Wax Audio "Whole Lotta Sabbath" Led Zeppelin vs Black Sabbath Mash-Up
This latest Mash-Up of the Week is a refreshing change from the usual mash-ups being produced these days. Typically mash up producers base their tracks off of either solely contemporary pop songs, or else current pop hits mixed with an older era pop tune (such as Lady GaGa + Kei$ha with Michael Jackson). But "Whole Lotta Sabbath" works exclusively off of classic hard rock sources -- namely Zeppelin and Sabbath.
The audio/video mixer of this mash up is Wax Audio out of Australia, who has been creating mixes for the better part of the past decade. I first learned about him six years ago during the Bush administration when, like myself and the DJs of Mass Destruction crew (DJ Pone, Dawgisht, DJ ALF), he was also doing remixes of George W. Bush speeches. One of Wax Audio's greatest pieces was his remix of John Lennon's "Imagine;" retitling it "Imagine This," he chopped, word by word, Bush saying each lyric of the song and matched it over an instrumental.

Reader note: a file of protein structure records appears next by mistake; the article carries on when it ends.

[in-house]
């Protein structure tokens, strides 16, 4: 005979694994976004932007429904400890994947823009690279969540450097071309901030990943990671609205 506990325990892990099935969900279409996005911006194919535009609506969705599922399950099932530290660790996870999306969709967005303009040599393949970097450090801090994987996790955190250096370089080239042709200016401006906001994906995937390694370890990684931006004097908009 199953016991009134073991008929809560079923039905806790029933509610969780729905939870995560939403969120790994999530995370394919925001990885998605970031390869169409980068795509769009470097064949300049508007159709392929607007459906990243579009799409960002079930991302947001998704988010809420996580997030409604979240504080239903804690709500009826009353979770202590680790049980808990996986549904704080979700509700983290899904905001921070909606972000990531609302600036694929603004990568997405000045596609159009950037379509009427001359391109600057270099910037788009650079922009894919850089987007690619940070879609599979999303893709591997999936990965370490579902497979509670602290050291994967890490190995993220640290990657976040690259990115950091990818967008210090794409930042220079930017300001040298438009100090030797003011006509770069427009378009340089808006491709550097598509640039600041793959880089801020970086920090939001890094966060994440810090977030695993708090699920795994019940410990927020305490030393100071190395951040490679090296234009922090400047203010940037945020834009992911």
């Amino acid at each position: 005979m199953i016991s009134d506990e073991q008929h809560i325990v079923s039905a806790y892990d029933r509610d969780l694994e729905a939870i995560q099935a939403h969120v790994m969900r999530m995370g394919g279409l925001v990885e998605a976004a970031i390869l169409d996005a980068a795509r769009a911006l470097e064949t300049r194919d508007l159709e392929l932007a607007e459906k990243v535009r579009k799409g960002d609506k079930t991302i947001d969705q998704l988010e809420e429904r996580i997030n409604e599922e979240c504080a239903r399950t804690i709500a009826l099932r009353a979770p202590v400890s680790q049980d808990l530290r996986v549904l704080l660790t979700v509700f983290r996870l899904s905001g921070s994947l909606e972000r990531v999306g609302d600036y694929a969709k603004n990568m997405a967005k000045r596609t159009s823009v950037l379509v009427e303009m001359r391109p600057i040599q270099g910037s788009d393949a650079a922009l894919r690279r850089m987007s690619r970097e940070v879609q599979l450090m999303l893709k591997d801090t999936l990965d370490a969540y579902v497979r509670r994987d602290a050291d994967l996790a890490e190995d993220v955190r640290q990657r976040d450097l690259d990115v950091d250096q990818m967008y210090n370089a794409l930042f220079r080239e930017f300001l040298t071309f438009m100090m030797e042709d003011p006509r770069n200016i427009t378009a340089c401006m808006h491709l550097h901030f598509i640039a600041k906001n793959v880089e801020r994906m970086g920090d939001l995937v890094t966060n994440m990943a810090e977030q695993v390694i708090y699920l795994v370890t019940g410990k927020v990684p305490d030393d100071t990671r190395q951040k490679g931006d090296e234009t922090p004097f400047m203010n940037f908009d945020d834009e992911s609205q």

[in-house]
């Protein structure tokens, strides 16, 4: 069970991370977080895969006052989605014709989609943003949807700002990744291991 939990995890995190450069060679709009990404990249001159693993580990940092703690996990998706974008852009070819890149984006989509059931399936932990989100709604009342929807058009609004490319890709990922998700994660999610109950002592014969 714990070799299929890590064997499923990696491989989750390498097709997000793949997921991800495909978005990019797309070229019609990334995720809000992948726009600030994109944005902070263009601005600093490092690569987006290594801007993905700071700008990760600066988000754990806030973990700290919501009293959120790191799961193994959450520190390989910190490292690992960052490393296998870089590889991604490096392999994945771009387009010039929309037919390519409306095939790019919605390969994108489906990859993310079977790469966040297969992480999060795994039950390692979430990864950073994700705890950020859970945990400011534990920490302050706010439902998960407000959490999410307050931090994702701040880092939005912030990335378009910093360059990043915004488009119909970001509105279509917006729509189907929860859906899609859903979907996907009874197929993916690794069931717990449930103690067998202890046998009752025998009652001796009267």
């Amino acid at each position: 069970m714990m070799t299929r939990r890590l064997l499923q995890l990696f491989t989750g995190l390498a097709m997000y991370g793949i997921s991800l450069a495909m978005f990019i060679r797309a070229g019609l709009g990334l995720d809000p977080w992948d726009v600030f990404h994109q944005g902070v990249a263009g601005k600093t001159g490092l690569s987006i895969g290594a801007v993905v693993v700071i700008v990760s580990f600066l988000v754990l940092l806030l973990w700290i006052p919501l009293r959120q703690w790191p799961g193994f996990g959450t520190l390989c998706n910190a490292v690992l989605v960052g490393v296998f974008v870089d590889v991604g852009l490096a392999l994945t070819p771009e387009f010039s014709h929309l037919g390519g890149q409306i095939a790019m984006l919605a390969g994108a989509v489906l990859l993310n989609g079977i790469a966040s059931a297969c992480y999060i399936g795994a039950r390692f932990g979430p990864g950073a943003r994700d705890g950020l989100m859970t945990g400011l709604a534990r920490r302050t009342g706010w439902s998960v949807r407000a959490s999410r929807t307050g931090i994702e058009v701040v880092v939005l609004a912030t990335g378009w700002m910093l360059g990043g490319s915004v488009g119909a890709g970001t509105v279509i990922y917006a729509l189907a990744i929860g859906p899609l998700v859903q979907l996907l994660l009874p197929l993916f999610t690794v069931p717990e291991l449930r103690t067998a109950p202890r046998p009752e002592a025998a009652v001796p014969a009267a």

I caught up with Wax Audio earlier today (later today in Australia), who told me that the "Whole Lotta Sabbath" video is indeed brand new but that the audio track has been done for a minute. "To be honest, my main motive to make the mix at the time was just to get a real classic rock/metal mash-up out there," he told the Amoeblog. "I'm a big fan of the old bands and there didn't seem to be too many mashes of them at the time. But once I started, I thought the concept was really cool. Sabbath singing about the evil of men and war and Zeppelin praising women and love. The track is entirely comprised of the original Zeppelin and Sabbath tracks ("War Pigs" and "Whole Lotta Love") but there's also plenty of other Zep samples in there too -- "Dazed & Confused" mostly, but a few other bits and pieces. The video shows footage from the Vietnam and Iraq wars and also shows Sabbath performing from both those eras, which is interesting. There's also stuff of the Hindenburg disaster, which relates to the Zeppelin name and a photo of a Celtic Cross I took in Scotland (relating to Sabbath and their penchant for crosses)."